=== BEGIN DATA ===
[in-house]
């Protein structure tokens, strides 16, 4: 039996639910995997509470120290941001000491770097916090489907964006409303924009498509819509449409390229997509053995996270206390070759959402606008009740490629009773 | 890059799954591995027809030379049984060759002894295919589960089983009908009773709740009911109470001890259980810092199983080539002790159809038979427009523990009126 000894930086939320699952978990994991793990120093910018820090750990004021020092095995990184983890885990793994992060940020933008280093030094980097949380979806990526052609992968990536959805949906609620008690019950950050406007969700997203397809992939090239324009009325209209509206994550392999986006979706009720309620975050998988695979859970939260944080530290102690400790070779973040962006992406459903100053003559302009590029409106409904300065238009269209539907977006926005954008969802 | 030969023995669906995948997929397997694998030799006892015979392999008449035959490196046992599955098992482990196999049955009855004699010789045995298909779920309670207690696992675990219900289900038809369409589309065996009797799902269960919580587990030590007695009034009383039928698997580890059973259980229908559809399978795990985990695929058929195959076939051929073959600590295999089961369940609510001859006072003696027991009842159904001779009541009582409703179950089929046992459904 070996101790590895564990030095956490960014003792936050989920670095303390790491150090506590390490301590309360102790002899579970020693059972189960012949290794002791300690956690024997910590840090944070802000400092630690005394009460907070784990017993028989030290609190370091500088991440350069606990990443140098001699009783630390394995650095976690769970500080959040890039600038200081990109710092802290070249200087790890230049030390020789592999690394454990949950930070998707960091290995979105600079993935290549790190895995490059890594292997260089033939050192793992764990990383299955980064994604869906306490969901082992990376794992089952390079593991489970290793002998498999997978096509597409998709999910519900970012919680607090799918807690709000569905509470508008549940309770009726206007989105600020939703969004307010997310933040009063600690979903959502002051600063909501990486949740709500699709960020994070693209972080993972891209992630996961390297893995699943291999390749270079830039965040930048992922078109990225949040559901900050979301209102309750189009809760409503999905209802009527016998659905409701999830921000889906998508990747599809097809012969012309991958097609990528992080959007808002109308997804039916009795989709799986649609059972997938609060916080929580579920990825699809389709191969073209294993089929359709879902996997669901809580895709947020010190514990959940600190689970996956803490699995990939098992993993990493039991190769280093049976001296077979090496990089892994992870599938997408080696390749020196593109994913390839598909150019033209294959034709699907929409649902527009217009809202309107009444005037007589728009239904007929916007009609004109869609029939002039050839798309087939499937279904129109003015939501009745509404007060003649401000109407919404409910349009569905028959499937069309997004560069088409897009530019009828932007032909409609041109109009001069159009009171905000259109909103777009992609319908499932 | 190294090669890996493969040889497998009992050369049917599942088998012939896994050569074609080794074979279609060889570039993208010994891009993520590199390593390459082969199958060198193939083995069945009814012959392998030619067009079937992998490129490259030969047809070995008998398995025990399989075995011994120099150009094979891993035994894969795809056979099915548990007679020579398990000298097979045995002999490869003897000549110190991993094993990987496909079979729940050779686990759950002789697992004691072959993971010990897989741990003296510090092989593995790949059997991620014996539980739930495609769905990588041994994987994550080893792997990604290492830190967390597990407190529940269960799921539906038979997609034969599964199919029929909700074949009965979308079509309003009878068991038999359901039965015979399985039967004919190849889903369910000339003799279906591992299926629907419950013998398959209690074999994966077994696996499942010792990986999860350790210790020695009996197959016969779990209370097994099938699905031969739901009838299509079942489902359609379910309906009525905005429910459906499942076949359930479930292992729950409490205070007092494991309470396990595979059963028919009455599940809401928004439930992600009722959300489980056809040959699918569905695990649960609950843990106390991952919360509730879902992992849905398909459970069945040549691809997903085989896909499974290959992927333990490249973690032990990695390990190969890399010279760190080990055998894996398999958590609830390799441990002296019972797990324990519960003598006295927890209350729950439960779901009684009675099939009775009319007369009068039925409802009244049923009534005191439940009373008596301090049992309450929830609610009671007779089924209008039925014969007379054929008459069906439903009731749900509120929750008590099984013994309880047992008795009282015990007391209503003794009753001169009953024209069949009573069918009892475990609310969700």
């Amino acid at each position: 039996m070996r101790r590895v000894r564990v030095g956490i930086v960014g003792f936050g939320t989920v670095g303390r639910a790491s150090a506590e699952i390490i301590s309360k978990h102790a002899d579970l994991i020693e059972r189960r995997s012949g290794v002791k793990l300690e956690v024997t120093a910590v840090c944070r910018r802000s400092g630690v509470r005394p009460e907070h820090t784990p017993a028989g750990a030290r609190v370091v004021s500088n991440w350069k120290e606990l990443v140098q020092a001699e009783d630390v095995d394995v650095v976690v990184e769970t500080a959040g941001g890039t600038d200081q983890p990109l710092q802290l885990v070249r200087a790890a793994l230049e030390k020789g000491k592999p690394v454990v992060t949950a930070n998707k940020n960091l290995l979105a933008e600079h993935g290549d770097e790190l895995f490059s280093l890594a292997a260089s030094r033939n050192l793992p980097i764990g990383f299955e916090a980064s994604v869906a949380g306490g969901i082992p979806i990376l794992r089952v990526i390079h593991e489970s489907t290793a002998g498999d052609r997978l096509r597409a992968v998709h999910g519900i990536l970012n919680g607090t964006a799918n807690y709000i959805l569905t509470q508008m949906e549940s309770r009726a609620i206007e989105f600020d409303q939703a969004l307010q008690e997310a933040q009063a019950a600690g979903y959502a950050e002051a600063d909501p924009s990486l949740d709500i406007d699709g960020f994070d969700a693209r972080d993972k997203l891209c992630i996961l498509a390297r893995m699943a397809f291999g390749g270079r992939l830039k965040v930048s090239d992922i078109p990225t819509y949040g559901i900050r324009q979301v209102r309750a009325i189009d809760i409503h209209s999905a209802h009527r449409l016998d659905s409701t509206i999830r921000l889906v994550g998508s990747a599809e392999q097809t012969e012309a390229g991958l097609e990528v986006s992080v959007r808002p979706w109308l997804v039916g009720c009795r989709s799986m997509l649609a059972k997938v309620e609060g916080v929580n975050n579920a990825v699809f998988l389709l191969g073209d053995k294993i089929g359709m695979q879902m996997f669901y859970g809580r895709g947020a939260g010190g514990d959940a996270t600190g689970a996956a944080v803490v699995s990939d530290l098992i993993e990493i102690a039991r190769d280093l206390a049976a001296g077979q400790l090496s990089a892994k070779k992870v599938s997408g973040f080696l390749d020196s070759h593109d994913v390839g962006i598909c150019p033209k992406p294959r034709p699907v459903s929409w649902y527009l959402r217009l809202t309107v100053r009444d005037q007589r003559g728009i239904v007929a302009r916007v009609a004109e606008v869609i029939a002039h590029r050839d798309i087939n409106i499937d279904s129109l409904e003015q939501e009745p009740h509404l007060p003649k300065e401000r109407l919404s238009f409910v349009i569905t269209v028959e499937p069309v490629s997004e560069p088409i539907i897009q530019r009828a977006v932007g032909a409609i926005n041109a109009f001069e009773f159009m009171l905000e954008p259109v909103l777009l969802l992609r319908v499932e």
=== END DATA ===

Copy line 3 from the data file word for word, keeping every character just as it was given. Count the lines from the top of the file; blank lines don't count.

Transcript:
């Amino acid at each position: 039996m070996r101790r590895v000894r564990v030095g956490i930086v960014g003792f936050g939320t989920v670095g303390r639910a790491s150090a506590e699952i390490i301590s309360k978990h102790a002899d579970l994991i020693e059972r189960r995997s012949g290794v002791k793990l300690e956690v024997t120093a910590v840090c944070r910018r802000s400092g630690v509470r005394p009460e907070h820090t784990p017993a028989g750990a030290r609190v370091v004021s500088n991440w350069k120290e606990l990443v140098q020092a001699e009783d630390v095995d394995v650095v976690v990184e769970t500080a959040g941001g890039t600038d200081q983890p990109l710092q802290l885990v070249r200087a790890a793994l230049e030390k020789g000491k592999p690394v454990v992060t949950a930070n998707k940020n960091l290995l979105a933008e600079h993935g290549d770097e790190l895995f490059s280093l890594a292997a260089s030094r033939n050192l793992p980097i764990g990383f299955e916090a980064s994604v869906a949380g306490g969901i082992p979806i990376l794992r089952v990526i390079h593991e489970s489907t290793a002998g498999d052609r997978l096509r597409a992968v998709h999910g519900i990536l970012n919680g607090t964006a799918n807690y709000i959805l569905t509470q508008m949906e549940s309770r009726a609620i206007e989105f600020d409303q939703a969004l307010q008690e997310a933040q009063a019950a600690g979903y959502a950050e002051a600063d909501p924009s990486l949740d709500i406007d699709g960020f994070d969700a693209r972080d993972k997203l891209c992630i996961l498509a390297r893995m699943a397809f291999g390749g270079r992939l830039k965040v930048s090239d992922i078109p990225t819509y949040g559901i900050r324009q979301v209102r309750a009325i189009d809760i409503h209209s999905a209802h009527r449409l016998d659905s409701t509206i999830r921000l889906v994550g998508s990747a599809e392999q097809t012969e012309a390229g991958l097609e990528v986006s992080v959007r808002p979706w109308l997804v039916g009720c009795r989709s799986m997509l649609a059972k997938v309620e609060g916080v929580n975050n579920a990825v699809f998988l389709l191969g073209d053995k294993i089929g359709m695979q879902m996997f669901y859970g809580r895709g947020a939260g010190g514990d959940a996270t600190g689970a996956a944080v803490v699995s990939d530290l098992i993993e990493i102690a039991r190769d280093l206390a049976a001296g077979q400790l090496s990089a892994k070779k992870v599938s997408g973040f080696l390749d020196s070759h593109d994913v390839g962006i598909c150019p033209k992406p294959r034709p699907v459903s929409w649902y527009l959402r217009l809202t309107v100053r009444d005037q007589r003559g728009i239904v007929a302009r916007v009609a004109e606008v869609i029939a002039h590029r050839d798309i087939n409106i499937d279904s129109l409904e003015q939501e009745p009740h509404l007060p003649k300065e401000r109407l919404s238009f409910v349009i569905t269209v028959e499937p069309v490629s997004e560069p088409i539907i897009q530019r009828a977006v932007g032909a409609i926005n041109a109009f001069e009773f159009m009171l905000e954008p259109v909103l777009l969802l992609r319908v499932e």